TRAINING AND VIGILANCE
Data breaches do not always take the form of a cyberattack. The theft or loss of a laptop or flash drive or a misdirected email are common types of data breaches at CPA firms, both of which are preventable. For these reasons, regular security awareness training, constant vigilance, and attention to detail are essential for all firm owners and employees.
WHAT IF A BREACH OCCURS?
Even with these controls in place, a data breach can still occur. Security incidents can take a toll on a firm of any size. Putting an incident or data breach response plan into place can help the firm act quickly, helping to prevent further data loss, regulatory fines, and client backlash.
Sarah Beckett Ference (email@example.com) is a risk control director at CNA. Nickolas Graf (firstname.lastname@example.org) is a risk control consulting director at CNA. He is a Certified Information Systems Security Professional, Certified Ethical Hacker, and Certified Information Privacy Professional.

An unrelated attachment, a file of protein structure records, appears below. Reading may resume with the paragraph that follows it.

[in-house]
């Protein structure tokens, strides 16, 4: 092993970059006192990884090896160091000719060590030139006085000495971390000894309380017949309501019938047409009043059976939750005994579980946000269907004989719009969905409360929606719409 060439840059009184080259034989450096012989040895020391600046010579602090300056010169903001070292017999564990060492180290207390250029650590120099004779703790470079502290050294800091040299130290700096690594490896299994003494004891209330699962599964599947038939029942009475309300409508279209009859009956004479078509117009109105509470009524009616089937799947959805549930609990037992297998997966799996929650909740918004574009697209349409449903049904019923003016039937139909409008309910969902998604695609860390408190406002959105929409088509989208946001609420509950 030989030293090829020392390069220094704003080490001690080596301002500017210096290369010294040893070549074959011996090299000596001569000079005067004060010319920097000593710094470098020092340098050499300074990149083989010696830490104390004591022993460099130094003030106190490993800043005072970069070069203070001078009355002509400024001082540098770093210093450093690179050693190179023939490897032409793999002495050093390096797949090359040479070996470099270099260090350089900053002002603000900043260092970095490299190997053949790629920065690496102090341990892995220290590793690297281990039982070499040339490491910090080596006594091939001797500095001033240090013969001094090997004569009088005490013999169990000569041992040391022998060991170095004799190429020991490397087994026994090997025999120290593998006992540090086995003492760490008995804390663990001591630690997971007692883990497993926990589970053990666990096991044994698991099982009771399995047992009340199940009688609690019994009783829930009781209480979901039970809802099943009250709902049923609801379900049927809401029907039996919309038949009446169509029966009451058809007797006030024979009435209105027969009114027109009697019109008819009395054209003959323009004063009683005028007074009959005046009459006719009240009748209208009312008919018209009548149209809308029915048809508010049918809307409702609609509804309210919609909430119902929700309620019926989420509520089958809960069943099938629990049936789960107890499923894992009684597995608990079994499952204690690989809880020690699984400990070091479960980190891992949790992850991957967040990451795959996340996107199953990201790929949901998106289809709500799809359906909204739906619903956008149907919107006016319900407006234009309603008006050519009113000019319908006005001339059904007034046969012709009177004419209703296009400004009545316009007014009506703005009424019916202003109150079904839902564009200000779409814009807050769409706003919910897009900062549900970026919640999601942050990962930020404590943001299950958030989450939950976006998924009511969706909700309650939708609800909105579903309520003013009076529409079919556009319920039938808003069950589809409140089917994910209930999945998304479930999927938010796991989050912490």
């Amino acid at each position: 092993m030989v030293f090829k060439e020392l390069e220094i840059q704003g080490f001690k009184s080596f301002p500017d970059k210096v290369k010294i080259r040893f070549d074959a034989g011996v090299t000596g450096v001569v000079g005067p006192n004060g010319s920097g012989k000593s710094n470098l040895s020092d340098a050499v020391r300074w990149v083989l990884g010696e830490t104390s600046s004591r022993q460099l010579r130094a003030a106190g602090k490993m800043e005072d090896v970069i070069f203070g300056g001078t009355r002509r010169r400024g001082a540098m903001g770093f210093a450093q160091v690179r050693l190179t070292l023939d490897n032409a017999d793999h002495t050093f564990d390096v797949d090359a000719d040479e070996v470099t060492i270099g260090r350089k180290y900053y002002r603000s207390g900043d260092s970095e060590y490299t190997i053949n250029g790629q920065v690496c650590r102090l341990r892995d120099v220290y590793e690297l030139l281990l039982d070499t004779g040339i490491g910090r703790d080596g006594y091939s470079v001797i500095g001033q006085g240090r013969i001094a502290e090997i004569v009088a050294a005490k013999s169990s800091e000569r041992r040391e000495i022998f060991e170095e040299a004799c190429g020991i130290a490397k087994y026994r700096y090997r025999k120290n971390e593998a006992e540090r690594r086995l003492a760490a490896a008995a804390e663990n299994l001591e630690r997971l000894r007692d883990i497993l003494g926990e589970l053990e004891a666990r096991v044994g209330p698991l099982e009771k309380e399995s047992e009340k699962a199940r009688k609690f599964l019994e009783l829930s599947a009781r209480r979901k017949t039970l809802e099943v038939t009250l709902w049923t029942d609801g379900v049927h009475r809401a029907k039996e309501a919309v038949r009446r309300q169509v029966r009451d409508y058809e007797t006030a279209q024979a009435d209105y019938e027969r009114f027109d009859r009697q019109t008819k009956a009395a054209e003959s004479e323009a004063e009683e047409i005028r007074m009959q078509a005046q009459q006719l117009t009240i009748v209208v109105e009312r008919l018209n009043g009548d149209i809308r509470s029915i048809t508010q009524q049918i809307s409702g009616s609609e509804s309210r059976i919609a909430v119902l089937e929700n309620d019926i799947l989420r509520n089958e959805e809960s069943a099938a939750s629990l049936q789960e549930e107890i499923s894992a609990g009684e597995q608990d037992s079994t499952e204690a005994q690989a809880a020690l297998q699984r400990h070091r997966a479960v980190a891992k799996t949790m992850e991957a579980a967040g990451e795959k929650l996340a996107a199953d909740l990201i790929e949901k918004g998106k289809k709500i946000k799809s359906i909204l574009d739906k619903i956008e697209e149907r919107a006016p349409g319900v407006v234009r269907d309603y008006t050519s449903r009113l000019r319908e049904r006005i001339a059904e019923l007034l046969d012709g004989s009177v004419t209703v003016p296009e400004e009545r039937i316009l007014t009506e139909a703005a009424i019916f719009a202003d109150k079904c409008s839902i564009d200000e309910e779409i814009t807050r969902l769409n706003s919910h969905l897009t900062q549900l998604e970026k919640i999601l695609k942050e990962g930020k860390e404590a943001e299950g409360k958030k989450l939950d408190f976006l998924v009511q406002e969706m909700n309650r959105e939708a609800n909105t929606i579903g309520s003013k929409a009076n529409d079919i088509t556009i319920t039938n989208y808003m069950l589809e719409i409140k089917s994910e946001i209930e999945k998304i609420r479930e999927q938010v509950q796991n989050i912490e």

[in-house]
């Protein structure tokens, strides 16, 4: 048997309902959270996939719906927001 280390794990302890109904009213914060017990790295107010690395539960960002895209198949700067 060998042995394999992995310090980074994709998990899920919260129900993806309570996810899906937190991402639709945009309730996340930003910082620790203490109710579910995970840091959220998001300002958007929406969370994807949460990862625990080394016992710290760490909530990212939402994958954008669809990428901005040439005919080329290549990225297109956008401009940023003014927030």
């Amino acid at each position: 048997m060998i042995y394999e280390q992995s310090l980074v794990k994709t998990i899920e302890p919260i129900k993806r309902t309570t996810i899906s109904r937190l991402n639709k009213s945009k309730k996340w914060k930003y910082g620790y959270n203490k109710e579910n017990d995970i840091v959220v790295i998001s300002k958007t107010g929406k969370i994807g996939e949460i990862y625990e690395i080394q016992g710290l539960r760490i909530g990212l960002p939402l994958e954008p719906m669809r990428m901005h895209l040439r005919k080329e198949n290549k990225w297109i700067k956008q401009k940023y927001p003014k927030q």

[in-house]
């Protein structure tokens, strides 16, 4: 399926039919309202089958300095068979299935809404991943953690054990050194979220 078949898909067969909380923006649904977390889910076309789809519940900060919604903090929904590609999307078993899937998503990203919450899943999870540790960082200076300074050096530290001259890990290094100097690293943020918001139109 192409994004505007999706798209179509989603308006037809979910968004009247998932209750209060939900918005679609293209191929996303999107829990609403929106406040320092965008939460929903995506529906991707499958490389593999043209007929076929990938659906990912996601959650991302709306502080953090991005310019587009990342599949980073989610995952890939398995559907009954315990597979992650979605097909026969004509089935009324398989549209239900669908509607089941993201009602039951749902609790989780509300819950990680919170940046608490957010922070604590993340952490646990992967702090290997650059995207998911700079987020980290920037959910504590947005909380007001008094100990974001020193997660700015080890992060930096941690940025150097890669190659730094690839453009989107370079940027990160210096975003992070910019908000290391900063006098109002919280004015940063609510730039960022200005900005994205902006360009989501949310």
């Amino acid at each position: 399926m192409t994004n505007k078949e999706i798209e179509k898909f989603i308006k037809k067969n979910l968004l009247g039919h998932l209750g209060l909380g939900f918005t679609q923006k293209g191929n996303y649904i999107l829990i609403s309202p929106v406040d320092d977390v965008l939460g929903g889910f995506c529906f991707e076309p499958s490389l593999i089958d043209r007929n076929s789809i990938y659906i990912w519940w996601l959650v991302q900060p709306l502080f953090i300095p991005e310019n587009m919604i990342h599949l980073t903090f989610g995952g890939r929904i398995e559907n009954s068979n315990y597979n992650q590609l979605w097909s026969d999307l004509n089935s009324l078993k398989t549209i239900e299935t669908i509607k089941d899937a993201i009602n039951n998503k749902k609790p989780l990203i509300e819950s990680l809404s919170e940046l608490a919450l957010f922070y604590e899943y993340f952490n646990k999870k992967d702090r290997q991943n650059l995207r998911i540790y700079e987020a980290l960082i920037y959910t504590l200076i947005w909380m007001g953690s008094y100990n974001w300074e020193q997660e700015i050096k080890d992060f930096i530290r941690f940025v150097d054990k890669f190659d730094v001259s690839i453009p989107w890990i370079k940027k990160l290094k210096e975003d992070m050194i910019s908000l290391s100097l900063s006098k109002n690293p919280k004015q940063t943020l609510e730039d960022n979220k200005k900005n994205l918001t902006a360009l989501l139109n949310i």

Continental Casualty Co., one of the CNA insurance companies, is the underwriter of the AICPA Professional Liability Insurance Program. Aon Insurance Services, the National Program Administrator for the AICPA Professional Liability Program, is available at 800-221-3023 or visit cpai.com.
This article provides information, rather than advice or opinion. It is accurate to the best of the authors' knowledge as of the article date. This article should not be viewed as a substitute for recommendations of a retained professional. Such consultation is recommended in applying this material in any particular factual situations.
Examples are for illustrative purposes only and not intended to establish any standards of care, serve as legal advice, or acknowledge any given factual situation is covered under any CNA insurance policy. The relevant insurance policy provides actual terms, coverages, amounts, conditions, and exclusions for an insured. All products and services may not be available in all states and may be subject to change without notice.